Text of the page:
Because USB 3 already took over and thunderbolt doesn't seem optimal for consumer devices. My local computer shops have tons of USB3 raid enclosures, sadly I am stuck with USB2 and firewire. My work MacPro runs raid through Sata.

    I want since I use raid drives for video editing. But I also want USB3. The two can co-exist the way SUB2 and Firefire did. There is really no reason for Thunderbolt Mice and keyboards. USB serves that segment well.
  10. macrumors 6502


    Jan 31, 2010

    I just can't help but think that thunderbolt is either going to become a dead standard or is going to be really slow at being adopted. It just seems usb 3.0 will take over in that time.
  11. macrumors 6502a


    Dec 21, 2010
    did you have an alternate expectation at this stage of the game?
  12. 0815, Jun 24, 2011
    Last edited: Jun 24, 2011

    macrumors 68000


    Jul 9, 2010
    here and there
    only $100 more for using a much faster interface? Fine by me. I need fast disk access more than any other machine upgrade - given that, the 'premium' isn't too bad, you get a good value for that. This one is not SSD, but I am looking forward to a selection of SSD Thunderbold drives, that will show the true advantage of Thunderbold.
  13. macrumors member

    May 5, 2011
  14. Administrator/Editor


    Staff Member

    Jan 20, 2005
    It's merely an example of the $1000+ hardware Thunderbolt is going into at first. It's not showing up in the $200-$300 consumer externals.
  15. macrumors 6502


    Oct 31, 2007
    Though I love that Apple has put into use this technology somewhat exclusively, it's going to take a release of Thunderbolt into PC territory before costs can be lowered. We need a larger market.
  16. macrumors 6502a

    Aug 2, 2005
    On an island in Maine
    Didn't Apple learn from the Firewire debacle? There's a reason USB won over Firewire and it isn't because it's a better technology. Apple has to stop with these expensive licensing issues if they want their technologies to stick. And they talk about Blu-Ray being a "big bag of hurt..." :rolleyes:
  17. macrumors 604


    Feb 23, 2010
    If we put the snob issue to one side, and the idiots who like expensive things just because they are expensive and they can feel special as they have things which they feel other can't afford.

    Sad little people!

    Is there a REAL reason why we can't just adopt Thunderbolt as a new "connect everything" standard?

    Thunderbolt mice, Keyboards, Printers, Graphics tablets, Scanners, as well as the more obvious things like external hard drives and monitors.

    Would it not just make everyone's life easier to just ramp up the scale and down the cost of thunderbolt and stick a load of thunderbolt ports on the back of Macs and PC's and just have everything using the same connection.

    I'd happily spend the few extra dollars that a fully mass market thunderbolt system SHOULD cost.

    Unfortunately, I'm afraid there are some people who will deliberately want to keep it priced high and seen to be something special to justify the high price.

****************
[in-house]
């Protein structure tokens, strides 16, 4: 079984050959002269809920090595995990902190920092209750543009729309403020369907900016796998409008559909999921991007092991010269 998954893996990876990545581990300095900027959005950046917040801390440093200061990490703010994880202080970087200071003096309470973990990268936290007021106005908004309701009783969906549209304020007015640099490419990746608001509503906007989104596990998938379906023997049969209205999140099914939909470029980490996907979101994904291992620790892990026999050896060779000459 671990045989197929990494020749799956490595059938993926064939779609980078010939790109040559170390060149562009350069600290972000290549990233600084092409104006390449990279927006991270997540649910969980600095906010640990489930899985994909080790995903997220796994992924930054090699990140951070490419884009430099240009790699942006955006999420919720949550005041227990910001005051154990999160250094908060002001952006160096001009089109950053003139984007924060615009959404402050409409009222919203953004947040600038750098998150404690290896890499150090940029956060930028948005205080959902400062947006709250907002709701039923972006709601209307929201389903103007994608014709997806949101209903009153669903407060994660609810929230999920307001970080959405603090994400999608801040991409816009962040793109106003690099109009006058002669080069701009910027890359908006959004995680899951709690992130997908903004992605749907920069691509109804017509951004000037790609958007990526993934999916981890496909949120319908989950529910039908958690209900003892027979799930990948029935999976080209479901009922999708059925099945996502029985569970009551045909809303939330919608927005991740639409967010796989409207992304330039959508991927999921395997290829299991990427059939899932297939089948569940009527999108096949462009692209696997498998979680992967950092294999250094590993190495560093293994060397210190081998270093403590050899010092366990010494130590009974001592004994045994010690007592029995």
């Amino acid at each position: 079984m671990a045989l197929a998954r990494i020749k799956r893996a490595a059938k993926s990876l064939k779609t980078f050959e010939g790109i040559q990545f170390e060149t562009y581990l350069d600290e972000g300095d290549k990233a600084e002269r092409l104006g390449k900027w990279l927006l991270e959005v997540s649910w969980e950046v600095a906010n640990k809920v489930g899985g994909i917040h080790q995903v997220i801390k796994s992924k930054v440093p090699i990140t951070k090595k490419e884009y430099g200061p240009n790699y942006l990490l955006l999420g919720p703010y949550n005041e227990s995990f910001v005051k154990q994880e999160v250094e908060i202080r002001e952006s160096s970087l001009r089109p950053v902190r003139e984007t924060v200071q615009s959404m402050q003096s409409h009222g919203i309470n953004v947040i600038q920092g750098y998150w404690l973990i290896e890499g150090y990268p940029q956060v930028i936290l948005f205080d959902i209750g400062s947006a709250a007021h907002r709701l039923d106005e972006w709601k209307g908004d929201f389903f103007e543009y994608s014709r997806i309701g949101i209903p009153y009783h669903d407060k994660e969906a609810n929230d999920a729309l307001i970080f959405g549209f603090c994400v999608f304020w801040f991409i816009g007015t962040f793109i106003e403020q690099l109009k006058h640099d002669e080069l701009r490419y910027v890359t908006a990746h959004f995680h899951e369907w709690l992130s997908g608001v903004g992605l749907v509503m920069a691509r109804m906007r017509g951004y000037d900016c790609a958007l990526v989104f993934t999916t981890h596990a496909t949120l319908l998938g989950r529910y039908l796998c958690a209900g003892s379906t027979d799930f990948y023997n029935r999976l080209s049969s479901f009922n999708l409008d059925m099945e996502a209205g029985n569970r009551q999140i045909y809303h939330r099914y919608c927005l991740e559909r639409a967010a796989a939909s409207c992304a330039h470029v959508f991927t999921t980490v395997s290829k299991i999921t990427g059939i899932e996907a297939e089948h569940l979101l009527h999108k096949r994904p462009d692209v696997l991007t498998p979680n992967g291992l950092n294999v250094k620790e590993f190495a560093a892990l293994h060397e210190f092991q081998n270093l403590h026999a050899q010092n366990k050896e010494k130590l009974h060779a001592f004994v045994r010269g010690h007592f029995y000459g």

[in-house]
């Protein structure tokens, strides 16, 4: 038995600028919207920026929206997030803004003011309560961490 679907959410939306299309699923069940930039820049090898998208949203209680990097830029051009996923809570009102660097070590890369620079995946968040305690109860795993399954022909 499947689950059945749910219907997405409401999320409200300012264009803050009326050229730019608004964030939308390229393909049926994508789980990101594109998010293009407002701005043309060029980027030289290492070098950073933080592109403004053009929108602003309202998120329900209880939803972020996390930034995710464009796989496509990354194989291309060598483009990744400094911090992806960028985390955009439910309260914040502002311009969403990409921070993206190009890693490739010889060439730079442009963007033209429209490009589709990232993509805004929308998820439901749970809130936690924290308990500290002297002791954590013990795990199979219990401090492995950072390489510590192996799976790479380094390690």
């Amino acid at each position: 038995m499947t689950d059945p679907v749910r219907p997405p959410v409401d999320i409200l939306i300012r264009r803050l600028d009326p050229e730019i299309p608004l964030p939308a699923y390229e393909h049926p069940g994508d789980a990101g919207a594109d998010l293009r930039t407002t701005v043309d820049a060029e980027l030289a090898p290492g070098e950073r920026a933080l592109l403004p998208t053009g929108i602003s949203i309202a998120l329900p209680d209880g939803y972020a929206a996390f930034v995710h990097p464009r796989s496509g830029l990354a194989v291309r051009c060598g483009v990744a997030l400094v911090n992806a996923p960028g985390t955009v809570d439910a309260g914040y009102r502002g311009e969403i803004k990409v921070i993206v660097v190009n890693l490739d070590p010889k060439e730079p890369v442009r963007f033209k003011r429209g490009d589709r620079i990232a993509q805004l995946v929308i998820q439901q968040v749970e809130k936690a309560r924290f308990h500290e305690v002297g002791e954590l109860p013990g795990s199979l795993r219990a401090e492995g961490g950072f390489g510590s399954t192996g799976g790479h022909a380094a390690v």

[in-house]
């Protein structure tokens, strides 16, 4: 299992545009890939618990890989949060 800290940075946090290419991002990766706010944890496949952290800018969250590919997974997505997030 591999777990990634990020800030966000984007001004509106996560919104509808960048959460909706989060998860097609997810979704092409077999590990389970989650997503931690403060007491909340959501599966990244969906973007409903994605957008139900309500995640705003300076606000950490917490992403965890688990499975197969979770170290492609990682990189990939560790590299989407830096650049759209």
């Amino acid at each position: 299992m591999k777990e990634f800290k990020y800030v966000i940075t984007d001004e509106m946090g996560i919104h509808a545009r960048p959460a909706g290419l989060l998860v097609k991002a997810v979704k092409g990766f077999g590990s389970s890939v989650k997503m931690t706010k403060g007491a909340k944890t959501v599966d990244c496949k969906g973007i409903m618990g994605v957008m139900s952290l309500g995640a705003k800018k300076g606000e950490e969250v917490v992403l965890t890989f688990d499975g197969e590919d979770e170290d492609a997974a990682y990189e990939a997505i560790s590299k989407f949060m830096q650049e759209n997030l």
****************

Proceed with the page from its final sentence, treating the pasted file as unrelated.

18. macrumors 68000

    Dec 24, 2001
    Carson City, NV
    Pro's will pick TB for audio and video capture as TB has very low latency and has capabilities of syncing data streams. Think of TB as a superset of USB 3.0 capabilites, just as Intel does.

    The two standards are complementary, but everyone wants to make a horse race out of it. Apple will support USB 3.0 when Intel supports in on the chipsets for Ivy Bridge late this year.
  19. macrumors 6502a

    Mike Oxard

    Oct 22, 2009
    A $100 premium is a lot to pay for AirPlay, especially as in my experience it is far from being perfect at the moment.
  20. macrumors regular

    Apr 6, 2009
    SF Bay Area, California
    You daisy chain Thunderbolt devices, you don't connect them to a central hub. Would you really like to connect a mouse to a keyboard to a hard drive to a printer to a tablet to a monitor? So if you want to take the printer out then you need to rewire your entire room?
  21. macrumors 65816

    May 20, 2003
    Firewire isn't a debacle. They weren't trying to kill USB and firewire, and licensing was not expensive. Not only that, you are mistaken if you think the "big bag of hurt" was about price.
  22. macrumors 65816

    May 20, 2003
    Of course Airplay is going to be more expensive. You need a specialized chip running a server and a WiFi interface. Until someone invents an Airplay/WiFi system-on-a-chip, it's going to be expensive.
  23. macrumors 604


    Feb 23, 2010
    Do you have to daisy chain or is this just an option?

    Can't they make something like a 8 port Thunderbolt Hub to replace USB then?
  24. macrumors 604

    Sep 23, 2003
    This isn't news at all. It's a new standard meaning it will be more expensive at launch, and the benefits it provides are going to first appeal to pros doing high end work. Those pros are going to be HAPPY to pay a little bit extra to get that extra speed.

    If this works as well as that tech demo posted earlier, pros are going to go crazy for it. And pros working on PC are going to want the technology as well.
  25. macrumors G4


    Feb 5, 2009
    So Apple the Pros a (pretty substantial) bone and they're complaining?